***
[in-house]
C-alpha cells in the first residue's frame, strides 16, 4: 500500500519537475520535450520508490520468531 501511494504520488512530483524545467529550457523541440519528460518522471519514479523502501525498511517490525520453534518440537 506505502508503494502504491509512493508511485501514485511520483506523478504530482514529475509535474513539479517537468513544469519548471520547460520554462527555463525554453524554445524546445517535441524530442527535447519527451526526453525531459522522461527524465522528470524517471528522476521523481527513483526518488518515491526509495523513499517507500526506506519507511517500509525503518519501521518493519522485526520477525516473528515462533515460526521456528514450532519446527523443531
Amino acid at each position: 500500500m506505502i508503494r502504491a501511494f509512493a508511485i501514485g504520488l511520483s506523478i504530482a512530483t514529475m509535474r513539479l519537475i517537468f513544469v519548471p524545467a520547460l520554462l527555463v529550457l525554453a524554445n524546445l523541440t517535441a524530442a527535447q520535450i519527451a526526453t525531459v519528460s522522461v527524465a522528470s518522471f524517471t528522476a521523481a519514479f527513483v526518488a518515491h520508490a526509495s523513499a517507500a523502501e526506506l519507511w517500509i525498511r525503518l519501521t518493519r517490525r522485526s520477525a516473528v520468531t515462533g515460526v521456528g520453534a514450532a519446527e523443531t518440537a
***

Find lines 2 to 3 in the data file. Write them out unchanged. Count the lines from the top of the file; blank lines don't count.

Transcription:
C-alpha cells in the first residue's frame, strides 16, 4: 500500500519537475520535450520508490520468531 501511494504520488512530483524545467529550457523541440519528460518522471519514479523502501525498511517490525520453534518440537 506505502508503494502504491509512493508511485501514485511520483506523478504530482514529475509535474513539479517537468513544469519548471520547460520554462527555463525554453524554445524546445517535441524530442527535447519527451526526453525531459522522461527524465522528470524517471528522476521523481527513483526518488518515491526509495523513499517507500526506506519507511517500509525503518519501521518493519522485526520477525516473528515462533515460526521456528514450532519446527523443531
Amino acid at each position: 500500500m506505502i508503494r502504491a501511494f509512493a508511485i501514485g504520488l511520483s506523478i504530482a512530483t514529475m509535474r513539479l519537475i517537468f513544469v519548471p524545467a520547460l520554462l527555463v529550457l525554453a524554445n524546445l523541440t517535441a524530442a527535447q520535450i519527451a526526453t525531459v519528460s522522461v527524465a522528470s518522471f524517471t528522476a521523481a519514479f527513483v526518488a518515491h520508490a526509495s523513499a517507500a523502501e526506506l519507511w517500509i525498511r525503518l519501521t518493519r517490525r522485526s520477525a516473528v520468531t515462533g515460526v521456528g520453534a514450532a519446527e523443531t518440537a